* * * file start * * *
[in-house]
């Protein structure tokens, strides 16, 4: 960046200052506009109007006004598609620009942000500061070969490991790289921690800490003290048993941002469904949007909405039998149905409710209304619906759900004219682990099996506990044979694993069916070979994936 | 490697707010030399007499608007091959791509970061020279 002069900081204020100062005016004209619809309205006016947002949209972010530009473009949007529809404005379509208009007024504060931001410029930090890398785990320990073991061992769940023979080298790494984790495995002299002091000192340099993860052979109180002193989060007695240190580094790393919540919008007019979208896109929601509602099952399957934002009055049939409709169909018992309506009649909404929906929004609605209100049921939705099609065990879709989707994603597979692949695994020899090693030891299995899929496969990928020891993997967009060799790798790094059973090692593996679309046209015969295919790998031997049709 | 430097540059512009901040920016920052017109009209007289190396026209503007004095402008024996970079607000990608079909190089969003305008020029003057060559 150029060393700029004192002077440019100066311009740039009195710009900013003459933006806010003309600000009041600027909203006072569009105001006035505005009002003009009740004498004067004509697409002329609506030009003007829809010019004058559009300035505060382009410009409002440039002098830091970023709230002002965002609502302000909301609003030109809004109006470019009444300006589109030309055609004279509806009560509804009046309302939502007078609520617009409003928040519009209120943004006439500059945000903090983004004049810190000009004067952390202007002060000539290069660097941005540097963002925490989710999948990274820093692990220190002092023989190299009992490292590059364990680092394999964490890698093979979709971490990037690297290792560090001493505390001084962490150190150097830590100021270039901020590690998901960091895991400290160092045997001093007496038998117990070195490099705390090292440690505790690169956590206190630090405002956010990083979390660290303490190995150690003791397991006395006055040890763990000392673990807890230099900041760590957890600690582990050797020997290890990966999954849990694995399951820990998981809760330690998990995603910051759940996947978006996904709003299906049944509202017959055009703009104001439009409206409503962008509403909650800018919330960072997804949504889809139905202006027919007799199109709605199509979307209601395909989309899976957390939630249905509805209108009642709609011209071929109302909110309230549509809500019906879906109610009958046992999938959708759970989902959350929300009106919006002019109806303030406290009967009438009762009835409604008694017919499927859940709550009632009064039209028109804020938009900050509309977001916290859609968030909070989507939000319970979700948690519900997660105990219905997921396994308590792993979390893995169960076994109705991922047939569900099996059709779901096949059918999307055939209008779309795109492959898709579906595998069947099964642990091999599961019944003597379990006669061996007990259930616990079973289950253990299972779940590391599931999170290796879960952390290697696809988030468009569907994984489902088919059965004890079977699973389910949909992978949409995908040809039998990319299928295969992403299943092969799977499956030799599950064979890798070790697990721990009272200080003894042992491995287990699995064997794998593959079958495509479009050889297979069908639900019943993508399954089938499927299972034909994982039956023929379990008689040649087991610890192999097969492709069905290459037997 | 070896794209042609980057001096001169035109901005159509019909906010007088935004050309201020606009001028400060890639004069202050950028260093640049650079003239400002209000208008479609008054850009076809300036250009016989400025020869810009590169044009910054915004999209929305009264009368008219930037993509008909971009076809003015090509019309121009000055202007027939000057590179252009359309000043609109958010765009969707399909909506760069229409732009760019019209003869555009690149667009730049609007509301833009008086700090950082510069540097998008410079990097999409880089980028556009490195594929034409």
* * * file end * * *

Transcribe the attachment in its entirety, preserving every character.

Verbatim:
[in-house]
């Protein structure tokens, strides 16, 4: 960046200052506009109007006004598609620009942000500061070969490991790289921690800490003290048993941002469904949007909405039998149905409710209304619906759900004219682990099996506990044979694993069916070979994936 | 490697707010030399007499608007091959791509970061020279 002069900081204020100062005016004209619809309205006016947002949209972010530009473009949007529809404005379509208009007024504060931001410029930090890398785990320990073991061992769940023979080298790494984790495995002299002091000192340099993860052979109180002193989060007695240190580094790393919540919008007019979208896109929601509602099952399957934002009055049939409709169909018992309506009649909404929906929004609605209100049921939705099609065990879709989707994603597979692949695994020899090693030891299995899929496969990928020891993997967009060799790798790094059973090692593996679309046209015969295919790998031997049709 | 430097540059512009901040920016920052017109009209007289190396026209503007004095402008024996970079607000990608079909190089969003305008020029003057060559 150029060393700029004192002077440019100066311009740039009195710009900013003459933006806010003309600000009041600027909203006072569009105001006035505005009002003009009740004498004067004509697409002329609506030009003007829809010019004058559009300035505060382009410009409002440039002098830091970023709230002002965002609502302000909301609003030109809004109006470019009444300006589109030309055609004279509806009560509804009046309302939502007078609520617009409003928040519009209120943004006439500059945000903090983004004049810190000009004067952390202007002060000539290069660097941005540097963002925490989710999948990274820093692990220190002092023989190299009992490292590059364990680092394999964490890698093979979709971490990037690297290792560090001493505390001084962490150190150097830590100021270039901020590690998901960091895991400290160092045997001093007496038998117990070195490099705390090292440690505790690169956590206190630090405002956010990083979390660290303490190995150690003791397991006395006055040890763990000392673990807890230099900041760590957890600690582990050797020997290890990966999954849990694995399951820990998981809760330690998990995603910051759940996947978006996904709003299906049944509202017959055009703009104001439009409206409503962008509403909650800018919330960072997804949504889809139905202006027919007799199109709605199509979307209601395909989309899976957390939630249905509805209108009642709609011209071929109302909110309230549509809500019906879906109610009958046992999938959708759970989902959350929300009106919006002019109806303030406290009967009438009762009835409604008694017919499927859940709550009632009064039209028109804020938009900050509309977001916290859609968030909070989507939000319970979700948690519900997660105990219905997921396994308590792993979390893995169960076994109705991922047939569900099996059709779901096949059918999307055939209008779309795109492959898709579906595998069947099964642990091999599961019944003597379990006669061996007990259930616990079973289950253990299972779940590391599931999170290796879960952390290697696809988030468009569907994984489902088919059965004890079977699973389910949909992978949409995908040809039998990319299928295969992403299943092969799977499956030799599950064979890798070790697990721990009272200080003894042992491995287990699995064997794998593959079958495509479009050889297979069908639900019943993508399954089938499927299972034909994982039956023929379990008689040649087991610890192999097969492709069905290459037997 | 070896794209042609980057001096001169035109901005159509019909906010007088935004050309201020606009001028400060890639004069202050950028260093640049650079003239400002209000208008479609008054850009076809300036250009016989400025020869810009590169044009910054915004999209929305009264009368008219930037993509008909971009076809003015090509019309121009000055202007027939000057590179252009359309000043609109958010765009969707399909909506760069229409732009760019019209003869555009690149667009730049609007509301833009008086700090950082510069540097998008410079990097999409880089980028556009490195594929034409």